Fluoride and Children

What is fluoride?

Fluoride, either applied topically to erupted teeth, or ingested orally (called systemic fluoride) during tooth development, helps to prevent tooth decay. It also strengthens tooth enamel, and reduces the harmful effects of plaque. Fluoride also makes the entire tooth structure more resistant to decay and promotes remineralization, which aids in repairing early decay before the damage is even visible.

Where is fluoride found?

The most common sources for fluoride are tap water and toothpastes.

Topical fluoride

Systemic fluoride

  • Products containing mild (available over-the-counter) or strong (by prescription) concentration of fluoride (for example, toothpastes or mouth rinses)

    • When your child's first tooth appears, begin brushing his or her teeth using a very small amount of fluoride toothpaste, about the size of a grain of rice.

    • At about age 3, use a pea-size amount of toothpaste.

    • Rinses should not be used in children under 6 years old.

  • Fluoridated varnishes and/or gels either topically applied by a dentist or other health care professional.

    • These may be applied every 3 to 6 months beginning when the first tooth appears.

  • Public and private water supplies

  • Prescription supplements

  • Other sources include teas, soft drinks, and some bottled water

Once ingested, systemic fluoride is absorbed via the gastrointestinal tract and distributed and deposited throughout the body via the blood supply.

Who should receive extra fluoride?

It is recommended by the American Academy of Pediatric Dentistry that children between the ages of 6 months and 16 years have some form of fluoride every day.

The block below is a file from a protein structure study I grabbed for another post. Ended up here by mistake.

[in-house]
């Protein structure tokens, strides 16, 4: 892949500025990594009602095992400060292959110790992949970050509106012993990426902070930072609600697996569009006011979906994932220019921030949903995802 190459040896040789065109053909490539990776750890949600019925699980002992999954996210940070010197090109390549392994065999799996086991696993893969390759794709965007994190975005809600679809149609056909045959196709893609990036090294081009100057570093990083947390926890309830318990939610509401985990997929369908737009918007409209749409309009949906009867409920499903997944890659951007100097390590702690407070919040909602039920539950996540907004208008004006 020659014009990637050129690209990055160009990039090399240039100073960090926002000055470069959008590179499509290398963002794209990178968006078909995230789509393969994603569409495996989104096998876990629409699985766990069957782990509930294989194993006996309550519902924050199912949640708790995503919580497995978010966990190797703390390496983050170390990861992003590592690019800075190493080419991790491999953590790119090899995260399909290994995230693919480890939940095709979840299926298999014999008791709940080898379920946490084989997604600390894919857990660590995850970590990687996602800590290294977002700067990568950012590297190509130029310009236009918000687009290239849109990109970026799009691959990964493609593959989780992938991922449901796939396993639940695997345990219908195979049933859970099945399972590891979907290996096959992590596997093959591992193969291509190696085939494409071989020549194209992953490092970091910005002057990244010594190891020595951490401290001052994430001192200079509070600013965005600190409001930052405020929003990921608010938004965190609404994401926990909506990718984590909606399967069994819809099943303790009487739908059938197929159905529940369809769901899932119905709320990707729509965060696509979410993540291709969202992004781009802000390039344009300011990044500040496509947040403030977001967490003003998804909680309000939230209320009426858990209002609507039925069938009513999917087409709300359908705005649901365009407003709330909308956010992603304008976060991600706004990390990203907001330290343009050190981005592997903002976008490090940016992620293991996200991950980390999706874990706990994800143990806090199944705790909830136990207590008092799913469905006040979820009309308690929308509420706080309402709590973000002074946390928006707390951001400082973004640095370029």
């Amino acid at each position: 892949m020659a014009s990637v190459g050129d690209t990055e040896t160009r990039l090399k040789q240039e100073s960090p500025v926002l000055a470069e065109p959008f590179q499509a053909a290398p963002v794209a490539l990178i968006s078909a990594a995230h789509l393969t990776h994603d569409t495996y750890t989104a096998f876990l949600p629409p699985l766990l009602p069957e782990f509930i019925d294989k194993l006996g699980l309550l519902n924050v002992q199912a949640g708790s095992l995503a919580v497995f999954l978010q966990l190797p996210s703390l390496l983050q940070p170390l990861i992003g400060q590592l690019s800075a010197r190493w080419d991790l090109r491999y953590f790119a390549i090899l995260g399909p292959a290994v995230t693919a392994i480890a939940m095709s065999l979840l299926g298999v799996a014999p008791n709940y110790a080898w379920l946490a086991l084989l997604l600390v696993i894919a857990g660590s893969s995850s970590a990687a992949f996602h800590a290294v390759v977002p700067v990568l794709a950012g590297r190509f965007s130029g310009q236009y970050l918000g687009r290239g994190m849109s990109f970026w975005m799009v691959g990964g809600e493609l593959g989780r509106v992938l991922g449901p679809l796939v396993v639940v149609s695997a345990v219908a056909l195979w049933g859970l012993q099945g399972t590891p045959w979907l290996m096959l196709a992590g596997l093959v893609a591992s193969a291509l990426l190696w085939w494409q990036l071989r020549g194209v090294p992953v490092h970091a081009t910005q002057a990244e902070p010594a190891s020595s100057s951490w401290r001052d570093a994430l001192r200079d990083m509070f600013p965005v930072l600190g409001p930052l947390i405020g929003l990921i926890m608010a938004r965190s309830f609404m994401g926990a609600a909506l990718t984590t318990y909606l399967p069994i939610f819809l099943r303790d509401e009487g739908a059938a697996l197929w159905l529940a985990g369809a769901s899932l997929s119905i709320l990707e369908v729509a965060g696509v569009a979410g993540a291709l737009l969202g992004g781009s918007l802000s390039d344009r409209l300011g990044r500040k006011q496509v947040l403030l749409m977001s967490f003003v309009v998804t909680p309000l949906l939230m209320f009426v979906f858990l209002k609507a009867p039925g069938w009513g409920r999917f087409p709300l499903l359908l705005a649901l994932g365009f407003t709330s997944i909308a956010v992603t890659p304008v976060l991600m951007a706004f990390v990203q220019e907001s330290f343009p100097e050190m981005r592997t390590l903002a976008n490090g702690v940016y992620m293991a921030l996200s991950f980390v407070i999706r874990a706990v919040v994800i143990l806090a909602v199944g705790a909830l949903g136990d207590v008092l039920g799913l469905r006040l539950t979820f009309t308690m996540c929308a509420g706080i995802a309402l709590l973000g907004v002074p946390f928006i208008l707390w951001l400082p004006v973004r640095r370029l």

If your child's primary source of tap water is not fluoridated, your child's health care provider or dentist may prescribe fluoride supplements. These come either as drops or tablets that are taken by mouth. The amount of fluoride that is prescribed is based on the child's age and amount of fluoride in the drinking water.

If your child mainly drinks bottled water, talk with your dentist about using a product that contains fluoride. Most children still get enough fluoride from brushing and eating food prepared with tap water.

What health risks are associated with fluoride use?

In general, fluoride consumption is safe. Health risks associated with fluoridation are usually limited to misuse and over concentration. To avoid misuse and over concentration:

  • Avoid swallowing toothpaste and other dental hygiene products.

  • Keep toothpaste out of young children's reach. Make sure you help your child with tooth-brushing until he or she is 7 to 8 years old.

  • Call the local water department and/or the health department to find out the fluoride level in your local drinking water.

Children are especially vulnerable to dental fluorosis as their developing teeth are more sensitive to higher fluoride levels. Fluorosis only occurs in developing teeth, not those that have already erupted. Consult your child's doctor or dentist if you notice changes in the condition of your child's teeth.